cholestyramine, Questran, Questran Light (cont.)

Pharmacy Author:
Medical and Pharmacy Editor:

PRESCRIBED FOR: Cholestyramine is used for reducing cholesterol levels in the blood, to relieve the itching of liver and biliary disease, and to treat overdoses of digoxin (Lanoxin), or thyroid hormone. Cholestyramine also is recommended for the rapid elimination of leflunomide (Arava).

SIDE EFFECTS: The most common side effects of cholestyramine are:

Long-term use of cholestyramine may cause a deficiency of vitamin A, D, E, and K. Constipation can be an important side effect of cholestyramine, perhaps because the presence of free bile acids in the intestine helps determine the amount of water in stool, and cholestyramine binds the free bile acids. It is recommended that additional fluids be drunk when taking cholestyramine; however, it is not known for certain if this prevents constipation, and more aggressive treatment with fiber, stool softeners or even laxatives such as milk of magnesia may be necessary.



PREPARATIONS: Powder (Resin): 4 grams (Packet or Scoopful)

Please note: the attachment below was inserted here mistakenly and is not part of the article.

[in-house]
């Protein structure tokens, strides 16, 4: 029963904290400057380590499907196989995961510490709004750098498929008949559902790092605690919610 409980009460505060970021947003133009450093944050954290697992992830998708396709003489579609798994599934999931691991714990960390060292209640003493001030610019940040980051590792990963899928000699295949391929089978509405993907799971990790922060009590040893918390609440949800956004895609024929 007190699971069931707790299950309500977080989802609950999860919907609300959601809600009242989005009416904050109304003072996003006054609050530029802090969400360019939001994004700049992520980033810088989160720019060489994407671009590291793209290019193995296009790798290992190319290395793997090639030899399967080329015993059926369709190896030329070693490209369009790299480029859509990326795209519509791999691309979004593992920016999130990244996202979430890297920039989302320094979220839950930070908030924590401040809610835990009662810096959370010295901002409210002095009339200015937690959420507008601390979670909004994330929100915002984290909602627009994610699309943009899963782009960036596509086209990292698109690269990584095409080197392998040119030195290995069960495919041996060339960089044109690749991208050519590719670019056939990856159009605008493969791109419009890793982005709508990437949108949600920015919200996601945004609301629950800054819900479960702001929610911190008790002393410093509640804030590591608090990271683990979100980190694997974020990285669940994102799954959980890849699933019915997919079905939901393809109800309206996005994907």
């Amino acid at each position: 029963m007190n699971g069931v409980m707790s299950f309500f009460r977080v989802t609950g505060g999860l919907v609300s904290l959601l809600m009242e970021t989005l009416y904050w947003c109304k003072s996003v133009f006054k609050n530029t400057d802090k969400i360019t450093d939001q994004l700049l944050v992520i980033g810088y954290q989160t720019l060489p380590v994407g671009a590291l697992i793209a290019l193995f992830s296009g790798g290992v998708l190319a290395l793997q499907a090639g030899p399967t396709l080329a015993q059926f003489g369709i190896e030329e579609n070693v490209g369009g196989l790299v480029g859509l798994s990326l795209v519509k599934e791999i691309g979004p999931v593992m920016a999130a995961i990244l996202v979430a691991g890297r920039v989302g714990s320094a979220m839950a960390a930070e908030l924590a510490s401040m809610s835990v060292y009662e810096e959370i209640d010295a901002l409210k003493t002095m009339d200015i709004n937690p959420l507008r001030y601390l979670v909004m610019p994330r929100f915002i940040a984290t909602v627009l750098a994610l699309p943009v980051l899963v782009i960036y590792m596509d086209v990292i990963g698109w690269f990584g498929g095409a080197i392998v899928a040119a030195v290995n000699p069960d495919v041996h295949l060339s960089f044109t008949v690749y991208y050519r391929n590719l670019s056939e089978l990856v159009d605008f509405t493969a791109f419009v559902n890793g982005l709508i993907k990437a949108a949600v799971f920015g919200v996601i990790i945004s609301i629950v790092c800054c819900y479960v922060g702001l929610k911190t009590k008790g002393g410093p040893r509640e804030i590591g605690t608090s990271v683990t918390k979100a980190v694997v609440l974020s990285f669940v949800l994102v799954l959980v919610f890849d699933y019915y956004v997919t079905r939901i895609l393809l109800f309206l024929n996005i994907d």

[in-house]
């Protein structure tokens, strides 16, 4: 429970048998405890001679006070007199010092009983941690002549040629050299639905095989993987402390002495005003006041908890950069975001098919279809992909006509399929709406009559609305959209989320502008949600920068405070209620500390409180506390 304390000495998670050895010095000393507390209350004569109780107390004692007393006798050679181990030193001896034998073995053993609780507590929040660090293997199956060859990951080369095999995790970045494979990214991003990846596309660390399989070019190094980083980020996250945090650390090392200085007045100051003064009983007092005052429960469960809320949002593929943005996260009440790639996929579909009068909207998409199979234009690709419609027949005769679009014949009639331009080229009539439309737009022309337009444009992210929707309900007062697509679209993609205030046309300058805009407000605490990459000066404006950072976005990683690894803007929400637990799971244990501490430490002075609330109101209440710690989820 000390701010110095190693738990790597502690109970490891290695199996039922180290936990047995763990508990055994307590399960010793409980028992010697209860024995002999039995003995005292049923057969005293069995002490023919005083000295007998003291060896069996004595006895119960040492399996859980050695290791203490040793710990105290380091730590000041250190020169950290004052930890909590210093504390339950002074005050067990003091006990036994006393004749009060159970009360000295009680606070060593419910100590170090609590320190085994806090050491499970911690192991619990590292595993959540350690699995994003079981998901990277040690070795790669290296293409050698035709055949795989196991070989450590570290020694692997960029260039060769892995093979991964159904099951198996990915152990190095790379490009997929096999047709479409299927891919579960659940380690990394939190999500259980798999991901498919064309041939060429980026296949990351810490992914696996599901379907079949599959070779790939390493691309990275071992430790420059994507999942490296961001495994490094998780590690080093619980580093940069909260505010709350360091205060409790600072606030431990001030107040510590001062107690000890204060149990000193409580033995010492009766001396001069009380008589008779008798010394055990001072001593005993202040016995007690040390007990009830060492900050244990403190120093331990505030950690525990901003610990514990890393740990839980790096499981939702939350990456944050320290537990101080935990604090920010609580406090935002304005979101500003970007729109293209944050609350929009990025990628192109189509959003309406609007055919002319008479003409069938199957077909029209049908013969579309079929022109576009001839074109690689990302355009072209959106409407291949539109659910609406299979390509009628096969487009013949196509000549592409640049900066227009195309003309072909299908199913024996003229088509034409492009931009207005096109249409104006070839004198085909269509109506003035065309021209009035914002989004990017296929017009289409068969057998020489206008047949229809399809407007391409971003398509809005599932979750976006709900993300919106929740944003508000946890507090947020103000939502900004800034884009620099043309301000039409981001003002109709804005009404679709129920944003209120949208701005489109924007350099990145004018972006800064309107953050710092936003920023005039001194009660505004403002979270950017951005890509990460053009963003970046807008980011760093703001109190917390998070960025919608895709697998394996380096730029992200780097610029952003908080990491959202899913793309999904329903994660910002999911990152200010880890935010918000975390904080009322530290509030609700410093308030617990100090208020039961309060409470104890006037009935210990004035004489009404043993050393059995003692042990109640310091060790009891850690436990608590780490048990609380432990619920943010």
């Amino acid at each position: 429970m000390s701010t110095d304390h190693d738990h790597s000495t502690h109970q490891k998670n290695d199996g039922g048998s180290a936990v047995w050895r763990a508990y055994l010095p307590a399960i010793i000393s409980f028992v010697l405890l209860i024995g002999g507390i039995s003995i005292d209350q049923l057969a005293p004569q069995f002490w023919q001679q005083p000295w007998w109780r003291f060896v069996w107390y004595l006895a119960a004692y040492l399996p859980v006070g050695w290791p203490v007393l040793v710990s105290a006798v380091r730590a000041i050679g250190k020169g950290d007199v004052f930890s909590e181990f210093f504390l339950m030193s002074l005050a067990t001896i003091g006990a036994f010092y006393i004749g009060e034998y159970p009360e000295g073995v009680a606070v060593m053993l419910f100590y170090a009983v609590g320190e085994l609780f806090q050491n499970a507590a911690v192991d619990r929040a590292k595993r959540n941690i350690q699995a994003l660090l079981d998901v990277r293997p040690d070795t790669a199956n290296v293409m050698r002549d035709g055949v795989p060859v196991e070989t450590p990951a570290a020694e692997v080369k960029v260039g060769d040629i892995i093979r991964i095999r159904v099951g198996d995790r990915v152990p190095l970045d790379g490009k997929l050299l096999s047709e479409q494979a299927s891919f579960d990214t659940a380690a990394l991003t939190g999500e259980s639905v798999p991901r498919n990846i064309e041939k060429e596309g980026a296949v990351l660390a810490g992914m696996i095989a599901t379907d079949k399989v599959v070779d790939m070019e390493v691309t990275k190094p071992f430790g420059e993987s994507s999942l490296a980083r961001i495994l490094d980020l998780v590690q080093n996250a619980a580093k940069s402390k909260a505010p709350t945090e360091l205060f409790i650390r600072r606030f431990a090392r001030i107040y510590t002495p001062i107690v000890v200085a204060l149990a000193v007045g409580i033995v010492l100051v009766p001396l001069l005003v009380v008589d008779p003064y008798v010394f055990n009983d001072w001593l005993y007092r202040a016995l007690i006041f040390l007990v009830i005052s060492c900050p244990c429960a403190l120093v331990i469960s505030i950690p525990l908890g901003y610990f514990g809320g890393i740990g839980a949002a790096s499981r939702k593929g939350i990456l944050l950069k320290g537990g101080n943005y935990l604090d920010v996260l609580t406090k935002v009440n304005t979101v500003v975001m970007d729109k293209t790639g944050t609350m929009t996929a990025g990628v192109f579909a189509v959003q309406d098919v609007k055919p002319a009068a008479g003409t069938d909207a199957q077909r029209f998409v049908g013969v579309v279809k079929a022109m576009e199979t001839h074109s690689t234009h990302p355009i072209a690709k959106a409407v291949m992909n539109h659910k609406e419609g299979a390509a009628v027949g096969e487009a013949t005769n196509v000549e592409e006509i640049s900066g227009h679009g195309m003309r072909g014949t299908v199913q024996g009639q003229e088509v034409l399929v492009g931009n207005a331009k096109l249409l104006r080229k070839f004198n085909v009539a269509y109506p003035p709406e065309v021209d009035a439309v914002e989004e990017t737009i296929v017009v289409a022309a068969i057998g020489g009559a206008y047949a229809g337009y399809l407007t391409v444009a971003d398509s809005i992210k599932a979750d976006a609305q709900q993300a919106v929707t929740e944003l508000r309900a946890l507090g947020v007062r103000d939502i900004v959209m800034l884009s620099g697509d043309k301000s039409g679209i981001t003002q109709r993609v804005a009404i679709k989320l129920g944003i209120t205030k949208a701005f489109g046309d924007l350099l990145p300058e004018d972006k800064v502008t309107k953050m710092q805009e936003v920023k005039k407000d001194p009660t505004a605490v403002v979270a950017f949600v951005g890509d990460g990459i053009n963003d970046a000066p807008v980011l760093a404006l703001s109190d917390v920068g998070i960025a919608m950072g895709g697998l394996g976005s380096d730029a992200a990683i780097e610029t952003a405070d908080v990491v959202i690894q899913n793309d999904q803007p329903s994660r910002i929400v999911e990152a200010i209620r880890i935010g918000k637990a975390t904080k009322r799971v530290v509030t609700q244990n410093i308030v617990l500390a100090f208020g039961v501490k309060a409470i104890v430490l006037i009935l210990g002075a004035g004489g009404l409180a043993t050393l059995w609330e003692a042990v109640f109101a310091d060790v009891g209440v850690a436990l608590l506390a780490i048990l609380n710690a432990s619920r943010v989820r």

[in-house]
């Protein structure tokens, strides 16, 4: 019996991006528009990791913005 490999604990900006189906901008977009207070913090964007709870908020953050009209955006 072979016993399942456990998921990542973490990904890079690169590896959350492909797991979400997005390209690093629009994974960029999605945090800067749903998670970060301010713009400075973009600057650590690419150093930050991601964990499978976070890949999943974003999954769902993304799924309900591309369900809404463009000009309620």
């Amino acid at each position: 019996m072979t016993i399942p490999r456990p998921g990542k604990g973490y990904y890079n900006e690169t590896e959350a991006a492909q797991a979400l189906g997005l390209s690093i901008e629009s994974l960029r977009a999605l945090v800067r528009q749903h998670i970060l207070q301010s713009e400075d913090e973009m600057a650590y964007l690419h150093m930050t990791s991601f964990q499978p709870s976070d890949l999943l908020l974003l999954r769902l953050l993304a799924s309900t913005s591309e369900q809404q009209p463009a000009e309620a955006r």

STORAGE: Cholestyramine should be stored at room temperature, 15 C - 30 C (59 F - 86 F)

DOSING: The usual dose for reducing cholesterol is 4 to 8 grams once or twice a day. The maximum dose is 24 grams per day. Powder should be mixed with 60 to 180 ml (2 to 6 fl oz) of water, noncarbonated beverage, pulpy fruits or soup.

 DRUG INTERACTIONS: Cholestyramine decreases the absorption of warfarin (Coumadin), thyroid hormones (levothyroxine sodium [Synthroid, Levoxyl, Liotrix], digoxin (Lanoxin), and thiazide diuretics (Hydrodiuril, Oretic, Dyazide, Maxide). Therefore, these drugs should be administered 1 hour before or 4-6 hours after the administration of cholestyramine. Cholestyramine decreases the conversion of leflunomide (Arava) to its active form and reduces the absorption of vitamin A, D, E and K.

Medically Reviewed by a Doctor on 12/30/2014

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